Even before Documenta opened on Saturday in Kassel, Germany, the famous contemporary art exhibit sparked controversy over the inclusion of artists who criticized Israel. Now, just four days after the start of the 100 Days show, which runs until September 16, its organizers said on Tuesday they would remove work that “triggers anti-Semitic readings” after an outcry from lawmakers and critics. diplomats.
This piece, a nearly 60-foot-long painted banner called “People’s Justice”, was created by Indonesian collective Taring Padi in 2002, when its members included activists who had fought under Indonesia’s military dictatorship. The animated, cartoonish depiction of political resistance on the banner involves hundreds of individual characters.
Two such figures sparked outrage on Monday after photos of them circulated on social media. One was a man with side locks and fangs, wearing a hat emblazoned with a Nazi emblem. The other was a soldier with a pig’s head, wearing a scarf with a Star of David and a helmet with “Mossad”, the name of the Israeli security service, written on it. (Other figures in the book have been identified as members of the intelligence forces, including Britain’s MI5 agency and the KGB)
“This is where artistic freedom finds its limits,” she added. A few hours after these comments, Documenta had covered the work with sheets of black fabric.
Taring Padi said in a press release from Documenta organizers on Monday that the artwork was “not meant to be related in any way to anti-Semitism” and that he was “saddened that the details of this banner are understood differently from its original purpose”. The book was a commentary on “the militarism and violence” Indonesians suffered during Suharto’s 32-year dictatorship, which ended in 1998, the collective said. “‘We apologize for the harm caused,’ Taring Padi added. ‘There is no material in our work that seeks to portray ethnic groups in a negative light.’
But Documenta’s decision to conceal “People’s Justice” did little to end the controversy, which swirled throughout Tuesday on social media, radio and television. The exhibition’s supervisory board, which includes the mayor of Kassel, Christian Geselle, met and decided to remove the artwork, according to a press release issued late afternoon by the city authorities.
Held every five years, Documenta is widely regarded as one of the most important events in the art world, rivaled only by the Venice Biennale. This year’s edition, the 15th, is organized by ruangrupa, another Indonesian art collective. Ruangrupa invited 14 other artists’ collectives to participate; these groups then invited other collectives to join them. Most of the participating artists are from the Global South, with some participants from Europe and the United States.
In January, a protest group called the Kassel Alliance Against Antisemitism accused ruangrupa of supporting boycotts of Israel and also questioned the inclusion in the exhibit of a Palestinian art collective called La issue of funding, which the alliance said was also sympathetic. Soon, German newspaper columnists and politicians picked up on these concerns.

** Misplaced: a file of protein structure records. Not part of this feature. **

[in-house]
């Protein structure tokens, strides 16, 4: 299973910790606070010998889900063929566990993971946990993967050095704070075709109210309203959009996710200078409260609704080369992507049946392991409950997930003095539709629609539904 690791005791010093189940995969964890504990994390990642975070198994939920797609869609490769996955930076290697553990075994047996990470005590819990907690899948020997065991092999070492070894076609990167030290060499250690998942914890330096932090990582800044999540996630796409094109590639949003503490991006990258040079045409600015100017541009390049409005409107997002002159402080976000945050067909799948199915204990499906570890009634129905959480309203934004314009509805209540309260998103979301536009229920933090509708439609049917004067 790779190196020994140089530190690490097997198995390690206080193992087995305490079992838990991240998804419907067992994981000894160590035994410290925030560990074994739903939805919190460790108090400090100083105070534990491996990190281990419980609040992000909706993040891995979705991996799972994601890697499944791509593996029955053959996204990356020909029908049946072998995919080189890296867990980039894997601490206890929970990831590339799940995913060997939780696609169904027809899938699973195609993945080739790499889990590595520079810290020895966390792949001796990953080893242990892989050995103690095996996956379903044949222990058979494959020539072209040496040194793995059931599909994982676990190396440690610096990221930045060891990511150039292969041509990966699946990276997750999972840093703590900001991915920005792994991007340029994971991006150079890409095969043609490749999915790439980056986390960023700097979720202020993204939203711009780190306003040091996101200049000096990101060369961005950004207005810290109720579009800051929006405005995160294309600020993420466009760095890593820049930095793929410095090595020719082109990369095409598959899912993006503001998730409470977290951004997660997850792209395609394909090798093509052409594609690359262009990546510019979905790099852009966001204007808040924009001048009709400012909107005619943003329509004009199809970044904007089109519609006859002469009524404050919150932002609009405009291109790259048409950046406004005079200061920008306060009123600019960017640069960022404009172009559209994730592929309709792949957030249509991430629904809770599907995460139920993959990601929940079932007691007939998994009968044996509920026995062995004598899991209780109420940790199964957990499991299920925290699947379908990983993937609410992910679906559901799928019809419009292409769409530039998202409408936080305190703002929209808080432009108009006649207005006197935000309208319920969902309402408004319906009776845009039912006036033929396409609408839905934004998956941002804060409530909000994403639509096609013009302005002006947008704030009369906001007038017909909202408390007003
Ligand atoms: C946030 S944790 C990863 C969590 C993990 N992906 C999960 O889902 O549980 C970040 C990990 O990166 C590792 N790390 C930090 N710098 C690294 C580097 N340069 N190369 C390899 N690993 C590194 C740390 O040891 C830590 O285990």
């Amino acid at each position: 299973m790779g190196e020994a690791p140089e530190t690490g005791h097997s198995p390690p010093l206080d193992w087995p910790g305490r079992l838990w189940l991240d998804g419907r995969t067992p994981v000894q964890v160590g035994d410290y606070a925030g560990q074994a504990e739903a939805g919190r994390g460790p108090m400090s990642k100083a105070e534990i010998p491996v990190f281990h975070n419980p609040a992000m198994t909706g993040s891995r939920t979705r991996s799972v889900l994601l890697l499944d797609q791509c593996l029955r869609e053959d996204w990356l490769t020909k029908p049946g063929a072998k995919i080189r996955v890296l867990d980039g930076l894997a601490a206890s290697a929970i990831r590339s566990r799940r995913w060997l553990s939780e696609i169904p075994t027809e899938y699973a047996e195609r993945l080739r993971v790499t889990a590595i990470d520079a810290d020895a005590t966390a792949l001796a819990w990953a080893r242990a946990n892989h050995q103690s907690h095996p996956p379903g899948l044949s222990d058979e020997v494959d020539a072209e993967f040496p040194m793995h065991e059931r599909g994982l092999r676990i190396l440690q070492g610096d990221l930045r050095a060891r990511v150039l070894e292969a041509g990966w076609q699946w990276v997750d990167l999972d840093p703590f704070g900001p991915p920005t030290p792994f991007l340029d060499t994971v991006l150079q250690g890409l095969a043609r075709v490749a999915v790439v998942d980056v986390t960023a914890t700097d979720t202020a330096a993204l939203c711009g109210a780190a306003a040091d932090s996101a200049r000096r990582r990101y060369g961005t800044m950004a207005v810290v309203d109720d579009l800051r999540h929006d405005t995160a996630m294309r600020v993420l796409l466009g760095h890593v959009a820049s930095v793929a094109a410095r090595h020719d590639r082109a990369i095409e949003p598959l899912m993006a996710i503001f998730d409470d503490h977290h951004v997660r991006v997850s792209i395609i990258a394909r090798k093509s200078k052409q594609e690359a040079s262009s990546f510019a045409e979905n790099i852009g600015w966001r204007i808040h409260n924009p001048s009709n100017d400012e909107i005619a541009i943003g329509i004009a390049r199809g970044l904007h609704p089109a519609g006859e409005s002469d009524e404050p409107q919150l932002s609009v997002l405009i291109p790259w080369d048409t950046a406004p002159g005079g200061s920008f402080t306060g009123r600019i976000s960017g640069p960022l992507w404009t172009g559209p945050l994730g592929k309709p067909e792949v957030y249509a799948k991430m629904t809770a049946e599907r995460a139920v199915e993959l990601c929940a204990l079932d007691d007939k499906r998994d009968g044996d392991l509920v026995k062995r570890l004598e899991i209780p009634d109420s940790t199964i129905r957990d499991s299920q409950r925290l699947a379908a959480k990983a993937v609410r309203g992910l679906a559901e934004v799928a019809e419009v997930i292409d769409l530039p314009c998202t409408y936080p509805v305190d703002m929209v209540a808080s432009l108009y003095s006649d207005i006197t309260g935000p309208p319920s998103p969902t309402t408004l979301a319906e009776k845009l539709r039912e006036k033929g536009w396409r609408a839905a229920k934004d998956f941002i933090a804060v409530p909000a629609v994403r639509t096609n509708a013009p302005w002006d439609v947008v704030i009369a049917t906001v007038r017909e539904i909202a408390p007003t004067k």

In May, Felix Klein, the German government official in charge of combating anti-Semitism, criticized the lack of Israeli artists in Documenta’s programming. That same month, intruders sprayed graffiti in the exhibition space that was to house the work of The Question of Funding.
During previews of the exhibit last week, when journalists and art-world insiders peeked into the exhibit, the debate over anti-Semitism seemed to have receded. But the question arose again during the opening ceremony of the event on Saturday, when German President Frank-Walter Steinmeier mentioned it several times in a speech. “I want to be honest: I wasn’t sure for the past few weeks if I would be here with you today,” he said. Artistic freedom was at the heart of the German constitution, he added, and criticism of the Israeli government was permitted. But, he added, it is “striking that no Jewish artist from Israel is represented at this important exhibition of contemporary art.”
Steinmeier didn’t mention “People’s Justice,” which hadn’t been installed until Friday, the last day of the Documenta preview. Yet, just two days later, he was at the center of the debate.
The pressure on Documenta’s organizers is unlikely to end with the removal of the work. Charlotte Knobloch, former president of the Central Council of Jews in Germany, said in a telephone interview on Tuesday that “anti-Semitism was not taken seriously as an issue in the run-up to the event,” and that more action was also needed at the exhibition. Sabine Schormann, Documenta’s chief executive, should step down, Knobloch said, and the wider organization should engage in “introspection.”
Documenta organizers ruangrupa and Taring Padi said through a spokeswoman they were not immediately available for comment.
On Tuesday, Roth, Germany’s culture minister, said in a statement that removing the painting was “only the first step”, adding that there must be “further consequences: it must be clarified how it has It was possible that this mural with anti-Semitic images was installed there. »
Documenta organizers and curators should “immediately verify” that there are no other anti-Semitic images in the other works on display, Roth added. “The protection of human dignity, the protection against anti-Semitism, against racism and any form of inhumanity is the basis of our coexistence,” she said.